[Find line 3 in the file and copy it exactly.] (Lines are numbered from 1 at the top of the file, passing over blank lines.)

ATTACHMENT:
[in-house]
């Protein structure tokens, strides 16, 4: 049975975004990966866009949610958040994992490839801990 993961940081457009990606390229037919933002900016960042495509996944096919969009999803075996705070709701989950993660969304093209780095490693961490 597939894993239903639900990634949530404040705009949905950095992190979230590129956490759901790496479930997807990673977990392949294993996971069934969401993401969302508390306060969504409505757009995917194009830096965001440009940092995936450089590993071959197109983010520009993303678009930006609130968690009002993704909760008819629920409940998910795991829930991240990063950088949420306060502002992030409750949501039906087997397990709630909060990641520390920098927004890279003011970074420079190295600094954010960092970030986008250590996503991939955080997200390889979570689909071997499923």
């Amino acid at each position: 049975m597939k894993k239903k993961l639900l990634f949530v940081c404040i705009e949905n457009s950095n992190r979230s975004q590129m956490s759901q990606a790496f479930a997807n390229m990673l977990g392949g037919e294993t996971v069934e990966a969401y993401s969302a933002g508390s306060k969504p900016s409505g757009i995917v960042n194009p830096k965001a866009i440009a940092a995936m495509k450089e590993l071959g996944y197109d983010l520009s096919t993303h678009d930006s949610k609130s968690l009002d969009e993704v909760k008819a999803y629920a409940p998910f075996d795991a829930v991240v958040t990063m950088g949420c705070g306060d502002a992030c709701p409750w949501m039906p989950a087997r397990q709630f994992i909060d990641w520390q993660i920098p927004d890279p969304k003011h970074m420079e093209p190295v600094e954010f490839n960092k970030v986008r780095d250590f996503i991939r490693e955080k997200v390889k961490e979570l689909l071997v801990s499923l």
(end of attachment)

């Amino acid at each position: 049975m597939k894993k239903k993961l639900l990634f949530v940081c404040i705009e949905n457009s950095n992190r979230s975004q590129m956490s759901q990606a790496f479930a997807n390229m990673l977990g392949g037919e294993t996971v069934e990966a969401y993401s969302a933002g508390s306060k969504p900016s409505g757009i995917v960042n194009p830096k965001a866009i440009a940092a995936m495509k450089e590993l071959g996944y197109d983010l520009s096919t993303h678009d930006s949610k609130s968690l009002d969009e993704v909760k008819a999803y629920a409940p998910f075996d795991a829930v991240v958040t990063m950088g949420c705070g306060d502002a992030c709701p409750w949501m039906p989950a087997r397990q709630f994992i909060d990641w520390q993660i920098p927004d890279p969304k003011h970074m420079e093209p190295v600094e954010f490839n960092k970030v986008r780095d250590f996503i991939r490693e955080k997200v390889k961490e979570l689909l071997v801990s499923l």